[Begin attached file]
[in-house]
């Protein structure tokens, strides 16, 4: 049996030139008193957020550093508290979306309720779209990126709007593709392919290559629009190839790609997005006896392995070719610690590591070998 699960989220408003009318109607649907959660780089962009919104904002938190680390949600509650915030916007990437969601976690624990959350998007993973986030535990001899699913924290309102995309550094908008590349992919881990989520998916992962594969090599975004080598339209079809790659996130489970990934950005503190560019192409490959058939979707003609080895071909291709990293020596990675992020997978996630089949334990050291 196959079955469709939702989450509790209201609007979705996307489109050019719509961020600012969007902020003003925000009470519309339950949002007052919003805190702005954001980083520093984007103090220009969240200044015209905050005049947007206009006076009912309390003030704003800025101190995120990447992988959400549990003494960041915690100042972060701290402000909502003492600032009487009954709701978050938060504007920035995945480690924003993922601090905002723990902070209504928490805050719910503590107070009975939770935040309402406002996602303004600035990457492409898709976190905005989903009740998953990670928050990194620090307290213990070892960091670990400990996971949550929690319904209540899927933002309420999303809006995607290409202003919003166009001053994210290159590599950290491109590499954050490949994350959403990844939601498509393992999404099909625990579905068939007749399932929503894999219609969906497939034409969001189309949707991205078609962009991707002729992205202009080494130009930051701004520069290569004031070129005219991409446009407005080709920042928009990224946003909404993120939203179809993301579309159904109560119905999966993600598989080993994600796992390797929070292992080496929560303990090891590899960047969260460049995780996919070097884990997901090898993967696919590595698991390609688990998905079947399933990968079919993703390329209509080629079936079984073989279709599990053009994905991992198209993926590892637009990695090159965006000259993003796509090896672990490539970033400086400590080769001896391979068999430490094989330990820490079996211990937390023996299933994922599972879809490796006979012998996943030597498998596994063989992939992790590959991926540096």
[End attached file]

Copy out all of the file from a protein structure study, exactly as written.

[in-house]
């Protein structure tokens, strides 16, 4: 049996030139008193957020550093508290979306309720779209990126709007593709392919290559629009190839790609997005006896392995070719610690590591070998 699960989220408003009318109607649907959660780089962009919104904002938190680390949600509650915030916007990437969601976690624990959350998007993973986030535990001899699913924290309102995309550094908008590349992919881990989520998916992962594969090599975004080598339209079809790659996130489970990934950005503190560019192409490959058939979707003609080895071909291709990293020596990675992020997978996630089949334990050291 196959079955469709939702989450509790209201609007979705996307489109050019719509961020600012969007902020003003925000009470519309339950949002007052919003805190702005954001980083520093984007103090220009969240200044015209905050005049947007206009006076009912309390003030704003800025101190995120990447992988959400549990003494960041915690100042972060701290402000909502003492600032009487009954709701978050938060504007920035995945480690924003993922601090905002723990902070209504928490805050719910503590107070009975939770935040309402406002996602303004600035990457492409898709976190905005989903009740998953990670928050990194620090307290213990070892960091670990400990996971949550929690319904209540899927933002309420999303809006995607290409202003919003166009001053994210290159590599950290491109590499954050490949994350959403990844939601498509393992999404099909625990579905068939007749399932929503894999219609969906497939034409969001189309949707991205078609962009991707002729992205202009080494130009930051701004520069290569004031070129005219991409446009407005080709920042928009990224946003909404993120939203179809993301579309159904109560119905999966993600598989080993994600796992390797929070292992080496929560303990090891590899960047969260460049995780996919070097884990997901090898993967696919590595698991390609688990998905079947399933990968079919993703390329209509080629079936079984073989279709599990053009994905991992198209993926590892637009990695090159965006000259993003796509090896672990490539970033400086400590080769001896391979068999430490094989330990820490079996211990937390023996299933994922599972879809490796006979012998996943030597498998596994063989992939992790590959991926540096």